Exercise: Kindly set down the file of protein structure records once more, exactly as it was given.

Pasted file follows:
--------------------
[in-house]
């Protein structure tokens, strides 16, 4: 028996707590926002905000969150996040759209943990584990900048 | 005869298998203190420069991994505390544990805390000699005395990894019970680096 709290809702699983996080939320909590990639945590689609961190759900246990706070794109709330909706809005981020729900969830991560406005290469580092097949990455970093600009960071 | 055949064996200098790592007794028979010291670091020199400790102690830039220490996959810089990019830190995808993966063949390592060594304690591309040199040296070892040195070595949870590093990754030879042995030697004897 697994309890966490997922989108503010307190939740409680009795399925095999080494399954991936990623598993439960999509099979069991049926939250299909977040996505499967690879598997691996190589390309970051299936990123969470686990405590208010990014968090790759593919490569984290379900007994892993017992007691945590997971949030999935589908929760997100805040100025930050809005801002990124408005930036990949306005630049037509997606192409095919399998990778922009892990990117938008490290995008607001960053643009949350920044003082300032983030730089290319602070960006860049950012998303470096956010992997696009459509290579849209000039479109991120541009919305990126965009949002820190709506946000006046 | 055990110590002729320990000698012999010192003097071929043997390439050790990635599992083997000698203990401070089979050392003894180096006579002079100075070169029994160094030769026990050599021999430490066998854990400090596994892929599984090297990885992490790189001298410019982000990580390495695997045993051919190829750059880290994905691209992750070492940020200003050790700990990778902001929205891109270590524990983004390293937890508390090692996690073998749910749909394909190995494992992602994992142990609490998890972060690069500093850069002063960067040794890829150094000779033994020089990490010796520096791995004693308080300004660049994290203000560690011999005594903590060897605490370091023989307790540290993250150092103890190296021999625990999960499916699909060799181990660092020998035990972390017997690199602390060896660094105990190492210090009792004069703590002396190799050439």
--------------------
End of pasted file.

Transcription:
[in-house]
């Protein structure tokens, strides 16, 4: 028996707590926002905000969150996040759209943990584990900048 | 005869298998203190420069991994505390544990805390000699005395990894019970680096 709290809702699983996080939320909590990639945590689609961190759900246990706070794109709330909706809005981020729900969830991560406005290469580092097949990455970093600009960071 | 055949064996200098790592007794028979010291670091020199400790102690830039220490996959810089990019830190995808993966063949390592060594304690591309040199040296070892040195070595949870590093990754030879042995030697004897 697994309890966490997922989108503010307190939740409680009795399925095999080494399954991936990623598993439960999509099979069991049926939250299909977040996505499967690879598997691996190589390309970051299936990123969470686990405590208010990014968090790759593919490569984290379900007994892993017992007691945590997971949030999935589908929760997100805040100025930050809005801002990124408005930036990949306005630049037509997606192409095919399998990778922009892990990117938008490290995008607001960053643009949350920044003082300032983030730089290319602070960006860049950012998303470096956010992997696009459509290579849209000039479109991120541009919305990126965009949002820190709506946000006046 | 055990110590002729320990000698012999010192003097071929043997390439050790990635599992083997000698203990401070089979050392003894180096006579002079100075070169029994160094030769026990050599021999430490066998854990400090596994892929599984090297990885992490790189001298410019982000990580390495695997045993051919190829750059880290994905691209992750070492940020200003050790700990990778902001929205891109270590524990983004390293937890508390090692996690073998749910749909394909190995494992992602994992142990609490998890972060690069500093850069002063960067040794890829150094000779033994020089990490010796520096791995004693308080300004660049994290203000560690011999005594903590060897605490370091023989307790540290993250150092103890190296021999625990999960499916699909060799181990660092020998035990972390017997690199602390060896660094105990190492210090009792004069703590002396190799050439």